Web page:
Goya Awards

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Goya Awards
Awarded for Best in film
Country Spain
Presented by Academia de las Artes y las Ciencias Cinematográficas de España
First awarded 1987
Official website academiadecine.com

The Goya Awards, known in Spanish as los Premios Goya, are Spain's main national annual film awards. Considered by many in Spain, and internationally, to be the Spanish equivalent of the American Academy Awards.

The awards were established in 1987, a year after the founding of the Academia de las Artes y las Ciencias Cinematográficas de España (Spanish Academy of Cinematic Art and Science), and the first awards ceremony took place on March 16, 1987 at the Teatro Lope de Vega, Madrid. The ceremony continues to take place annually around the end of January, and awards are given to films produced during the previous year.

The award itself is a small bronze bust of Francisco de Goya created by the sculptor José Luis Fernández.


To reward the best Spanish films during each year, the Spanish Academy of Motion Pictures and Arts decided to create the Goya Awards.The first edition took place on March 17, 1987 at the Lope de Vega theatre in Madrid. In the year 2000 the ceremony took place in Barcelona, in the Barcelona Auditorium. In 2003 a large number of film professionals took advantage of the gala awards ceremony to express their opposition against government support of José María Aznar to the U.S. invasion of Iraq ("No War"). In 2004 the AVT (victim assocetion against terrorism in Spain) went to the place where the event was taking place and started a demonstration in the front door of the Lope de Vega theatre. The protesters complained about terrorism in Spain, making reference to ETA.

In 2005 Jose Luis Rodriquez Zapatero was the first president in the story of Spain to assist to the event. In the 2013 goya awards, the minister of culture and education José Ignacio Wert did not go to the event, he said he had “other things to do”. Some actors claimed that this decision reflected a lack of respect by the Spanish Government.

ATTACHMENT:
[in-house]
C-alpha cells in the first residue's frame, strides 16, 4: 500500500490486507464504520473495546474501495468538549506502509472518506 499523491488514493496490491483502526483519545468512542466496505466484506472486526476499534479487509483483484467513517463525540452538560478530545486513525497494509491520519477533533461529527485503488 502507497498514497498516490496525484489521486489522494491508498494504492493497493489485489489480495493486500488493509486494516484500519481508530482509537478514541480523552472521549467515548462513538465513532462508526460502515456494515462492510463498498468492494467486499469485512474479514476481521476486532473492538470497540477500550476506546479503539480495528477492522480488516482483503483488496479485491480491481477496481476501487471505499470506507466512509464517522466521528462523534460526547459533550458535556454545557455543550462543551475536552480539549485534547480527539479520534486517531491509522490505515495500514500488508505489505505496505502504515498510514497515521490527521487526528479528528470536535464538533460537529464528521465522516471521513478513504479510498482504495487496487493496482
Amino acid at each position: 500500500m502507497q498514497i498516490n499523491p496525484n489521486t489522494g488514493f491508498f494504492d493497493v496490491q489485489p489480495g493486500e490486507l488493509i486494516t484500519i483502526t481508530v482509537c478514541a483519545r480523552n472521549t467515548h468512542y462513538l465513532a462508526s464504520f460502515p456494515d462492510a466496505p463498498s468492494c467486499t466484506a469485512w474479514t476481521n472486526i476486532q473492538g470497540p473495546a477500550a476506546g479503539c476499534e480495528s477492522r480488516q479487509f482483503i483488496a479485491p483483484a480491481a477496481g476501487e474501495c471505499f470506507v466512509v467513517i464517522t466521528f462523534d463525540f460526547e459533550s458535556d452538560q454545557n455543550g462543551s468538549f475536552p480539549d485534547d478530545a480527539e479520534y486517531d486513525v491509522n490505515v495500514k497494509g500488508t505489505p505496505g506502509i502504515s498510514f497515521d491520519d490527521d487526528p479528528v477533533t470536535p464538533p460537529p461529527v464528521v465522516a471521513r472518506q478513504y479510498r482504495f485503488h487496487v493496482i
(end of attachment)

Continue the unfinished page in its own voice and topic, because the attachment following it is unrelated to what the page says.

The awards are currently delivered in 28 categories, excluding the Honorary Goya Award, with a maximum of four candidates for each from the XIII Edition (having been three candidates in the first edition, five in the II and III edition and three from the fourth to the twelfth edition).

Award ceremonies[edit]

The following is a listing of all Goya Awards ceremonies since 1986.

Ceremony Date Best Picture winner
1st Goya Awards March 17, 1987 Voyage to Nowhere
2nd Goya Awards March 22, 1988 El bosque animado
3rd Goya Awards March 21, 1989 Women on the Verge of a Nervous Breakdown
4th Goya Awards March 10, 1990 Twisted Obsession
5th Goya Awards February 16, 1991 ¡Ay Carmela!
6th Goya Awards March 7, 1992 Lovers
7th Goya Awards March 13, 1993 Belle Époque
8th Goya Awards January 21, 1994 Todos a la cárcel
9th Goya Awards January 21, 1995 Running Out of Time
10th Goya Awards January 25, 1996 Nobody Will Speak of Us When We're Dead
11th Goya Awards January 25, 1997 Thesis
12th Goya Awards January 31, 1998 Lucky Star
13th Goya Awards January 23, 1999 The Girl of Your Dreams
14th Goya Awards January 29, 2000 All About My Mother
15th Goya Awards February 3, 2001 El Bola
16th Goya Awards February 2, 2002 The Others
17th Goya Awards February 1, 2003 Mondays in the Sun
18th Goya Awards January 31, 2004 Take My Eyes
19th Goya Awards January 30, 2005 The Sea Inside
20th Goya Awards January 29, 2006 The Secret Life of Words
21st Goya Awards January 28, 2007 Volver
22nd Goya Awards February 3, 2008 Solitary Fragments
23rd Goya Awards February 1, 2009 Camino
24th Goya Awards February 14, 2010 Cell 211
25th Goya Awards February 13, 2011 Black Bread
26th Goya Awards February 19, 2012 No Rest for the Wicked
27th Goya Awards February 17, 2013 Blancanieves
28th Goya Awards February 10, 2014 Living Is Easy with Eyes Closed


"Big Five" winners and nominees[edit]


List of films that won the awards for Best Film, Director, Actor, Actress and Writing.


Four awards won

Three awards won

Two awards won

One award won

No award won

Films which won more than 4 awards[edit]

Films which received more than 10 nominations[edit]

External links[edit]